There’s no decision yet.
Seal Beach planners voted unanimously to continue the public hearing on the Bay City Partners project at the Planning Commission’s Wednesday, May 17 meeting. While many residents spoke out against the project—including a core group of opponents who spoke against it at two previous city committee hearings—others expressed support for the plan to build residential housing on part of the land that once belonged to the Los Angeles Department of Water and Power.
Details of the meeting will appear in the Thursday, May 10, print edition of the Sun.
Several issues complicated the controversial request to change the zoning for the property. One issue was a debate on how to define the open space called for in the original specific plan for the site. Another issue: The Bay City Partners also introduced a new alternative proposal that reconfigured the proposed residential housing project. Commission Chair Sandra Massa-Lavitt, who represents District 5, wanted staff and the consultants who drew up the Environmental Impact Report to have time to look at the new plan. Yet a third issue was an April 25 letter from the State Lands Commission that reportedly said some of the land on the site might be in public trust.
Massa-Lavitt said the property owners were negotiating that question with the State Lands Commission.
Opponents insisted on preserving what they call the 70 percent open space, 30 percent visitor serving development called for in the specific plan for the site. Many of those opponents say a hotel would be feasible on that land. The property owners do not believe that is the case.
District 3 Planning Commissioner Robert Goldberg said he believed that a hotel would be viable.
However, he acknowledged concerns of residents who live near the property site who opposed having a hotel nearby. Goldberg said he was willing to compromise on a hotel.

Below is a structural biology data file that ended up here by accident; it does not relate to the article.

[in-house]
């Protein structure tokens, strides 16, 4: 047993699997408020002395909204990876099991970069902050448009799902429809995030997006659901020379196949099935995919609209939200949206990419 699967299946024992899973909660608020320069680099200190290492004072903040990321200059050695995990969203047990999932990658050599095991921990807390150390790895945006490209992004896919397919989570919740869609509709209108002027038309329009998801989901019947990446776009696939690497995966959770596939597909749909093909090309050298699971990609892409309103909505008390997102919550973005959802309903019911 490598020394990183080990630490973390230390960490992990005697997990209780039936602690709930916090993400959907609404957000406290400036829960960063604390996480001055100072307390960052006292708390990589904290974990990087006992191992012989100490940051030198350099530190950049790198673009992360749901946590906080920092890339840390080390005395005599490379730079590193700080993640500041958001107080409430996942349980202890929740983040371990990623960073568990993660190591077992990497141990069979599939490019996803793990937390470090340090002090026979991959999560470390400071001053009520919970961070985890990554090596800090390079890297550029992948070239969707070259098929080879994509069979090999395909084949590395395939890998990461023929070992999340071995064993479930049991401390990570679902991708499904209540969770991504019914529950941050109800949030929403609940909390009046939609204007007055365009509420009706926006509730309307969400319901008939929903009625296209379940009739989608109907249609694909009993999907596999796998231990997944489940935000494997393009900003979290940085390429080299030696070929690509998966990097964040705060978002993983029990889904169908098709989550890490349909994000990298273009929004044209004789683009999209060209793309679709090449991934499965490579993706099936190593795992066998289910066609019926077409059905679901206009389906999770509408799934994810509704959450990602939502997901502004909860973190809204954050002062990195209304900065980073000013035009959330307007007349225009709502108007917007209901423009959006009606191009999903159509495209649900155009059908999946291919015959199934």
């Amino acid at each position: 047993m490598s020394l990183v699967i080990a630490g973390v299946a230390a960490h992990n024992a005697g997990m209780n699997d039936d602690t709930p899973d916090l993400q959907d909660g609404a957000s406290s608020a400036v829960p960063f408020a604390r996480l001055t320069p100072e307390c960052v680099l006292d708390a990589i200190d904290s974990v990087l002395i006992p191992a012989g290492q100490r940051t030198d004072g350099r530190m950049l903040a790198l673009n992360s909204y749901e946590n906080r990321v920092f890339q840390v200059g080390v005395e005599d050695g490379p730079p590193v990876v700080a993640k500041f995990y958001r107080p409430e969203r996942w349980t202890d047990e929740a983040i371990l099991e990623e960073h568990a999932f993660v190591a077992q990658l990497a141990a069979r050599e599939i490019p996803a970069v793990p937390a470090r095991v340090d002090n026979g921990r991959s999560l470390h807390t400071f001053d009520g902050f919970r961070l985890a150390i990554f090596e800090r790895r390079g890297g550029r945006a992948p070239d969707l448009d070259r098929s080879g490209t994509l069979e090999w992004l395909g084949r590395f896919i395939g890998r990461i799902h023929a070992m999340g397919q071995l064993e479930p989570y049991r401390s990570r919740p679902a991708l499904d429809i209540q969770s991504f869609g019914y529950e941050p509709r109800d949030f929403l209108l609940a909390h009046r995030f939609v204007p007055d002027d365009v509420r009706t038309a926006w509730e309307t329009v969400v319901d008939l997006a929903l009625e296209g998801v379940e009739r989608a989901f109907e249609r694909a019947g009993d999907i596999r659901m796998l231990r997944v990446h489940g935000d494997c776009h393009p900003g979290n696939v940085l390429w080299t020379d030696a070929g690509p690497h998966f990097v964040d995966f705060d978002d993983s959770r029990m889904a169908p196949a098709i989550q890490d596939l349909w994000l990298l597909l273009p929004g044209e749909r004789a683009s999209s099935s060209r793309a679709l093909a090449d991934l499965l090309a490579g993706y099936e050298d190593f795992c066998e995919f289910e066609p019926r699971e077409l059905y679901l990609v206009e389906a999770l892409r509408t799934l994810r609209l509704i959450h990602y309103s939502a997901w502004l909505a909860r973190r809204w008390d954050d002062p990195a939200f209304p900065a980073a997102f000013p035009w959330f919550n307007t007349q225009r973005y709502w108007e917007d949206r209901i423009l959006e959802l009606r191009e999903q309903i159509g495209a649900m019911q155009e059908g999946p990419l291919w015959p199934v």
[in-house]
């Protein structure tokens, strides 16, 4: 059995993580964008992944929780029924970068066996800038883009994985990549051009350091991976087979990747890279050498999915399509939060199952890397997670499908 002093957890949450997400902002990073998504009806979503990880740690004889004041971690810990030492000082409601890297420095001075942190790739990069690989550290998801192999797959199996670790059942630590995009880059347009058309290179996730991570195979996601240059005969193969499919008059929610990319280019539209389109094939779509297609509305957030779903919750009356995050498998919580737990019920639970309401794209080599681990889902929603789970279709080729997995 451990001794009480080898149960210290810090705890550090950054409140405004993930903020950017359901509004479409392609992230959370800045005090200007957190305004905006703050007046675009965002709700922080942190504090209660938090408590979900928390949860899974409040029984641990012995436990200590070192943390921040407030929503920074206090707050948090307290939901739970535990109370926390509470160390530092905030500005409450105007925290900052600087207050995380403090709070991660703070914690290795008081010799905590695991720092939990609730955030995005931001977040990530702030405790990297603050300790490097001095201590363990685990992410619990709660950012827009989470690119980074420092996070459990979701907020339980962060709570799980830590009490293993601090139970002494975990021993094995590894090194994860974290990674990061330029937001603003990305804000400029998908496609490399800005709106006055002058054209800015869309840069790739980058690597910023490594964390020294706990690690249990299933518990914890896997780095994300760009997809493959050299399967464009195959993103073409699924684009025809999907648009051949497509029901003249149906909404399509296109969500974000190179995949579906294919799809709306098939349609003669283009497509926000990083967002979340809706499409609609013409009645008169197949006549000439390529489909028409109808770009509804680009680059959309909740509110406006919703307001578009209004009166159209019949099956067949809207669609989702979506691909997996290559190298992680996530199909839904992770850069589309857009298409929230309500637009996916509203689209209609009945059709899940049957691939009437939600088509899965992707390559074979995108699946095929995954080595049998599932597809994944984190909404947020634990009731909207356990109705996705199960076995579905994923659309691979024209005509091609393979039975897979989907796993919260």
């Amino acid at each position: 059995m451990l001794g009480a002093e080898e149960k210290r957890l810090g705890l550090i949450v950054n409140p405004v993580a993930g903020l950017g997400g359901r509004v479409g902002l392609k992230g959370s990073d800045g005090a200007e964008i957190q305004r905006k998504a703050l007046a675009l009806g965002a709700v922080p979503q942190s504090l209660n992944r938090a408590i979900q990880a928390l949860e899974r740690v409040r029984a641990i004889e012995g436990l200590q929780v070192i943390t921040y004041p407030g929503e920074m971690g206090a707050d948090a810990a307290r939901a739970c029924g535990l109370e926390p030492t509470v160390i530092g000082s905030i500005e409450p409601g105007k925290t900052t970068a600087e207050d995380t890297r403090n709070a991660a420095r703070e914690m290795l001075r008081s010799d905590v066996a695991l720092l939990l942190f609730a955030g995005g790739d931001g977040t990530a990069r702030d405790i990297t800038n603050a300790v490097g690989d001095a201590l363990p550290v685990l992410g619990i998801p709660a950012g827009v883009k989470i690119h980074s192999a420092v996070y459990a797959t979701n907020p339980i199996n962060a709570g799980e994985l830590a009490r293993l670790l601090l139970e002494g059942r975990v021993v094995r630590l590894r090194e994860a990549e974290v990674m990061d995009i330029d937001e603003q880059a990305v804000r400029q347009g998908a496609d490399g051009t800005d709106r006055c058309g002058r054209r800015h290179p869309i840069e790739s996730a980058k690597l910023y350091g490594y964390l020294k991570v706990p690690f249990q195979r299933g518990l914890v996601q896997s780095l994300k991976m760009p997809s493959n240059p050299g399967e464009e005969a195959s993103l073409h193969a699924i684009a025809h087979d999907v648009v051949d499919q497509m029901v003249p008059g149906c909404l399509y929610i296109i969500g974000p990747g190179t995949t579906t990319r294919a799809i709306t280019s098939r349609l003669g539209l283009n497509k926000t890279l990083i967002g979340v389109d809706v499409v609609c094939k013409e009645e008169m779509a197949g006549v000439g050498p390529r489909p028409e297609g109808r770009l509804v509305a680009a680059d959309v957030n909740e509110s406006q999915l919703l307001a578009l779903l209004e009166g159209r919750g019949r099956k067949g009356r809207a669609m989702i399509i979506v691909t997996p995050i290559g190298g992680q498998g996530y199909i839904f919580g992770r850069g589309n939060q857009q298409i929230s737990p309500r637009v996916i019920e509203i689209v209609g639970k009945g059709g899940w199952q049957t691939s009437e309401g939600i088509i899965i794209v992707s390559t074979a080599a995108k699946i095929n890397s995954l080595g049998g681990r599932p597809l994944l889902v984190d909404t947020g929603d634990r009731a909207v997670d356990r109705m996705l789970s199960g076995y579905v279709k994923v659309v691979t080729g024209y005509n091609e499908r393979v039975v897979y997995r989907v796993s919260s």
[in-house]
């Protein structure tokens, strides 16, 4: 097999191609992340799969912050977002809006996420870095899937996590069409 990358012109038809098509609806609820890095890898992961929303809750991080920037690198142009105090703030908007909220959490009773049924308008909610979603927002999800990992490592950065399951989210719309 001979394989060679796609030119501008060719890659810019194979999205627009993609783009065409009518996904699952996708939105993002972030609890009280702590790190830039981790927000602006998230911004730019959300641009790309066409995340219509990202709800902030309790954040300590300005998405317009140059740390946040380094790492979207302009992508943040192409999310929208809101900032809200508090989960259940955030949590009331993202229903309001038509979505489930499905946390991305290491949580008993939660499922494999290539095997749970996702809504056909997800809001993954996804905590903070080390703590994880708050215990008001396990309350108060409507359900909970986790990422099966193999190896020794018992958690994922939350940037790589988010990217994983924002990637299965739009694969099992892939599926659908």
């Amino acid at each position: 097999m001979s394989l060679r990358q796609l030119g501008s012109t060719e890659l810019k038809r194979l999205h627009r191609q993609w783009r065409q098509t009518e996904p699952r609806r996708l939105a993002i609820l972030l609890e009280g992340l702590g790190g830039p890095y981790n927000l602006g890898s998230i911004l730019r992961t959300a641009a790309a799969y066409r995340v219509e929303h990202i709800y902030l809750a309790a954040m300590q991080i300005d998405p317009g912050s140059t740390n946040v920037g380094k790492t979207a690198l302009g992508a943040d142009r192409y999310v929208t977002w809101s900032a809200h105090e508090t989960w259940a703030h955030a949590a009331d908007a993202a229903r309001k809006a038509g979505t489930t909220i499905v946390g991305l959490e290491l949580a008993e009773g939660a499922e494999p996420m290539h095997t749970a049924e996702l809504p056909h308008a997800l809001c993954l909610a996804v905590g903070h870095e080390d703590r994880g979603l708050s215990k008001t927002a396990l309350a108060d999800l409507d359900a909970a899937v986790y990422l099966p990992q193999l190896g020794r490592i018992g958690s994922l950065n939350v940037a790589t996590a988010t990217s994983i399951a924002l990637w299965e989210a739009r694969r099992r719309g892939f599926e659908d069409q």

“I’m not willing to compromise on the 70-30 and I don’t see why we would,” Goldberg said.
The remark drew a loud round of applause from some members of the audience.
A key dispute between the property owner and opponents of the project is how that 70 percent open space is defined. Goldberg, citing a 1982 map based on a specific plan amendment, argued that the City Council’s intent was for 7.9 acres to be open space.
The Bay City Partners have offered to sell 6.4 acres of open space to Seal Beach at $1.1 million.
However, Goldberg argued that the Bay City proposal results in the city losing 1.5 acres of open space. He opposed including a section of the site area that included the San Gabriel River. He called for an EIR with correct information.
The Final EIR bases its description of the open space on the legal description of the property. Commissioner Goldberg preferred the 1982 map.
Other commissioners gave the Bay City Partners’ new alternative for the housing project mixed reviews, liking some elements and not others.
Massa-Lavit said she wasn’t pleased with any of the site plans presented at the meeting. She objected to the property owners’ proposal to count green spaces in the housing project as part of the open space for the public.
District 2 Commissioner Esther Cummings said she liked the realignment of the houses in the new plan, but housing lots along the river eliminated.
District 1 Commissioner David Everson said he was concerned about the lack of variation in the lot sizes in the new Bay City Partners plan. The new plan calls for 25 foot lots.
District 4 Commissioner Jerry Galbreath said the meeting was the first time the commission had seen the new plan. He was not happy to get the new plan at the last minute. He said an alley on the plan map was too narrow. Galbreath said he would like the city and the property owners to reach an agreement on the definition of the 70/30 split between open space and the development area.
Ed Selich, project manager for the Bay City Partners, gave a 20-minute presentation in favor of the project at the beginning of the meeting. Selich said tat in 1982, the Los Angeles Department of Water and Power opposed the 70-30 plan as unfeasible. He also questioned the accuracy of the development plan map.
Selich said in 1996, the specific plan was amended to reduce the hotel called for in the plan from 300 rooms to 150 rooms. He said in 1984, the Feilding Group negotiated with the city to build a hotel on the site, but the proposal expired.
Selich said advocates of 70 percent open space have difficulty quantifying how many acres are in that percentage. He said Bay City used the text of the 1996 specific plan to describe the property. He said the owners' request to build 48 housing lots would allow the sale of open space to the city at $1.1 million.